a combining circuit for receiving said adjusted digital signals and combining said adjusted digital signals into a combined digital signal, said combined digital signal having an amplitude;
a digital to analog converter for receiving said combined digital signal and converting said combined digital signal into an analog, signal said analog signal having an amplitude;
an analog power control circuit for receiving said analog signal from said digital to analog converter and adjusting said amplitude of said analog signal; and
a microcontroller connected to said digital power control circuits and said analog power control circuit for controlling said adjustment of said amplitude of said digital signals and said analog signal;
wherein each of said digital power control circuits comprise a multiply circuit and each of said multiply circuits receives a respective first adjustment value from said microcontroller and multiplies said first adjustment value and said digital signal to produce said adjusted digital signal.
4. The apparatus of claim 3 wherein said first adjustment values vary according to the number of said digital signals received by said apparatus.
5. The apparatus of claim 4 wherein said first adjustment values vary according to predetermined gains for each of said two or more digital signals.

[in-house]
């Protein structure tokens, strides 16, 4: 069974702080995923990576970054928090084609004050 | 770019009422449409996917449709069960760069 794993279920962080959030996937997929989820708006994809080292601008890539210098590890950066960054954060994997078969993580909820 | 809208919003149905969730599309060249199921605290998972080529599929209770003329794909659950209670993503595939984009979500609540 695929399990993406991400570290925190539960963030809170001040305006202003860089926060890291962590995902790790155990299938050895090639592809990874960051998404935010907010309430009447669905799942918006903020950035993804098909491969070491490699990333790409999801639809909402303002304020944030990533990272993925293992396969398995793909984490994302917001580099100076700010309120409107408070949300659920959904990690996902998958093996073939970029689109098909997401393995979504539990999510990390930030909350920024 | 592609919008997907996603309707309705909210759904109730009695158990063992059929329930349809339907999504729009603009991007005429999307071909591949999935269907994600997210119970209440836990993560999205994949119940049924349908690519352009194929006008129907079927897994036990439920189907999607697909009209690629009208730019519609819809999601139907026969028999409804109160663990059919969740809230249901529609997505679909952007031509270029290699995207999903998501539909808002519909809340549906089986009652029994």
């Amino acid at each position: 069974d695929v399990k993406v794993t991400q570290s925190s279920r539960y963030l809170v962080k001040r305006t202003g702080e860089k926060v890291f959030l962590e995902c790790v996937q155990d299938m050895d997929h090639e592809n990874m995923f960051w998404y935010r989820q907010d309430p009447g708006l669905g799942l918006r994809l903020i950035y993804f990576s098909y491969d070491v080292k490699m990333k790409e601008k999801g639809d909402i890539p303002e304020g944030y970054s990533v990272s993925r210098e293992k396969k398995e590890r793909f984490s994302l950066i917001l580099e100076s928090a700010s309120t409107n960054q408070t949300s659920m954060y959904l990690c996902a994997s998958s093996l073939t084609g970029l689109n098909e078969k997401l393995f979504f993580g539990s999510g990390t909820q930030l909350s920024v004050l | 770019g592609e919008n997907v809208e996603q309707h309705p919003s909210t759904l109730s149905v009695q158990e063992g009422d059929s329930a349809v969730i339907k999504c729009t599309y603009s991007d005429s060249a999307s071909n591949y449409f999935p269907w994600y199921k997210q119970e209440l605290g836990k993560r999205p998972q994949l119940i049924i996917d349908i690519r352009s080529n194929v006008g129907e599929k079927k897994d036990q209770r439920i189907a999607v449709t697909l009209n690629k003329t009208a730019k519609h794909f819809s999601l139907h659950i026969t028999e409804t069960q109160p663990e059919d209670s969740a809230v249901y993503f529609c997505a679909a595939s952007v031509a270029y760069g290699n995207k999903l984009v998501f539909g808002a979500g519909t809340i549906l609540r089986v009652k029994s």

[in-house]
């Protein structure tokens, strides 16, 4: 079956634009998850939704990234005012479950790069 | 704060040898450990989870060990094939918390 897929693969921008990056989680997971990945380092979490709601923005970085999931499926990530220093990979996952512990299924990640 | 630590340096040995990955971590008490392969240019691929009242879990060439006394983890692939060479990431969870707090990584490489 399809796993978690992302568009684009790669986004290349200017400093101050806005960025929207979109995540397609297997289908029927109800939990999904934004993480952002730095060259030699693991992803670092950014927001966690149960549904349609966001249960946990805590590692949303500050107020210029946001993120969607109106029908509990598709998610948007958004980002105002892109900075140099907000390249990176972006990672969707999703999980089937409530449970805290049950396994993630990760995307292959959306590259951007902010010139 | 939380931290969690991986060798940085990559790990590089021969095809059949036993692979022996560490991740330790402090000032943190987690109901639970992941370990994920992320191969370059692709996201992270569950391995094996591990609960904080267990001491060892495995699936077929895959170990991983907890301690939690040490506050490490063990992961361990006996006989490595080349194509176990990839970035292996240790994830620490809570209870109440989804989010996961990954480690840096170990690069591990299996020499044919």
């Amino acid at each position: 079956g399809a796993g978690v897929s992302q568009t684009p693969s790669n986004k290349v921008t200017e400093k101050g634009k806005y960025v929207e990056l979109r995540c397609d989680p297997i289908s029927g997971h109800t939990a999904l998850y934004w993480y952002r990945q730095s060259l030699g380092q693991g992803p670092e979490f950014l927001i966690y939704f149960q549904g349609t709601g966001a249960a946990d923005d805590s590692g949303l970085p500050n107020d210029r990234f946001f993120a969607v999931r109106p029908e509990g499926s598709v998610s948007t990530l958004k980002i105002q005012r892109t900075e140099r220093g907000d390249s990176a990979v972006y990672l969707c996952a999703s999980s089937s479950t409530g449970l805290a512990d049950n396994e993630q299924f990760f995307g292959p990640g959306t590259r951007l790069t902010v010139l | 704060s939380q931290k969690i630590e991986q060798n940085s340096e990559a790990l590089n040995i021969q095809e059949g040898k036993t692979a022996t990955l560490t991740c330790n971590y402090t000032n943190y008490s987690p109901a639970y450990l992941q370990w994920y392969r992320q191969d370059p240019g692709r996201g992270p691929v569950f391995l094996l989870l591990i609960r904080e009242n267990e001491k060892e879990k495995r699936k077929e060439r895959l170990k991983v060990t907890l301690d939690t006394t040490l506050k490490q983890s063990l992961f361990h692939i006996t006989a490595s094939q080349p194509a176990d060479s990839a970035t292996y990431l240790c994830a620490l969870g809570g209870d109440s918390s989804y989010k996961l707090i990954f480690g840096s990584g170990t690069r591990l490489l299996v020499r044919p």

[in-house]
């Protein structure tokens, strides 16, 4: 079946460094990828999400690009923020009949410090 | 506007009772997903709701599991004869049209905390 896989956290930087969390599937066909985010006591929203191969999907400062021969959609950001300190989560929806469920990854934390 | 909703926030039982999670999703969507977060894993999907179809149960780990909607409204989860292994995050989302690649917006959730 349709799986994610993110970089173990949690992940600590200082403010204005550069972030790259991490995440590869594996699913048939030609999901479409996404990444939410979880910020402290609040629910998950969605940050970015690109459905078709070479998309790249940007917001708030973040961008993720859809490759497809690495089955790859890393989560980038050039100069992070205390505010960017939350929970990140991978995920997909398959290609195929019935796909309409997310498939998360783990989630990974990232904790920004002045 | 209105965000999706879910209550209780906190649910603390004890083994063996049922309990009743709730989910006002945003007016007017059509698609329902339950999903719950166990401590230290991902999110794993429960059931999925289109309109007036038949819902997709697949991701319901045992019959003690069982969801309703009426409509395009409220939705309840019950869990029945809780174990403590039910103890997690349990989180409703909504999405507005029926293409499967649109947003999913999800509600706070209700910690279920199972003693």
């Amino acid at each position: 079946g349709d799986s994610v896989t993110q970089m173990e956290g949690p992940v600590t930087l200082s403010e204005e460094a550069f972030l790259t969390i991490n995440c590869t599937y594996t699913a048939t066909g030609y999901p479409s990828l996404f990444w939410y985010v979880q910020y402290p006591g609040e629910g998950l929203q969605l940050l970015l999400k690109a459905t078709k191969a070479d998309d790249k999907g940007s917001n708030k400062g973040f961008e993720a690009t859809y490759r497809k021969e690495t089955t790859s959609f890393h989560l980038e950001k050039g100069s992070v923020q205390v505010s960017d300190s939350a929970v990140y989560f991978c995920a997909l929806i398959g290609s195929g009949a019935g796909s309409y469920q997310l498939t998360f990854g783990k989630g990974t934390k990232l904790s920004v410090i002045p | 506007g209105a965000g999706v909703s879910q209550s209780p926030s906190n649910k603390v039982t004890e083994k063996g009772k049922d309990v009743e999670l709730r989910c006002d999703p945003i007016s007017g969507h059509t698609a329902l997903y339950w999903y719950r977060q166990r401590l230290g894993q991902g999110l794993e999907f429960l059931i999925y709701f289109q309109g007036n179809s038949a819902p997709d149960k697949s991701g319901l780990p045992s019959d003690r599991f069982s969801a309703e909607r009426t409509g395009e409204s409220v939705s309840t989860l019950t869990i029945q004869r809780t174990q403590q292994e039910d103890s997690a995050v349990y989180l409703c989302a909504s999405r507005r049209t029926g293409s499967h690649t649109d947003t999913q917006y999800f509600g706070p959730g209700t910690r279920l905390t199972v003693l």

6. The apparatus of claim 5 wherein the analog power control circuit comprises at least one amplifier and at least one attenuator.
7. The apparatus of claim 6 wherein said attenuator adjusts said amplitude of said analog signal according to a second adjustment value received from said microcontroller.
8. The apparatus of claim 7 wherein said microcontroller comprises a memory for storing said first and second adjustment values.
9. The apparatus of claim 8 wherein said digital signals comprise digital carrier signals, said apparatus generating said analog signal for transmission by a cellular basestation.
10. The apparatus of claim 1 wherein said combining circuit comprises a circuit for clipping said combined digital signal.
11. The apparatus of claim 10 wherein said circuit for clipping comprises a compare circuit for comparing said combined digital signal to a reference value and limiting said amplitude of said combined digital signal if said amplitude of said combined digital signal exceeds said reference value.
12. The apparatus of claim 11 wherein said microcontroller comprises a memory for storing said reference value, said reference value varying according to the number of said digital signals and according to predetermined power levels for each of said digital signals.
13. A method for combining two or more digital signals into one analog signal, each of said digital signals having an amplitude, said method comprising:
processing said digital signals to produce an adjustment of said amplitudes of said digital signals according to first adjustment values provided by a microcontroller;
combining said processed digital signals into a combined digital signal;
converting said combined digital signal into an analog signal, said analog signal having an amplitude; and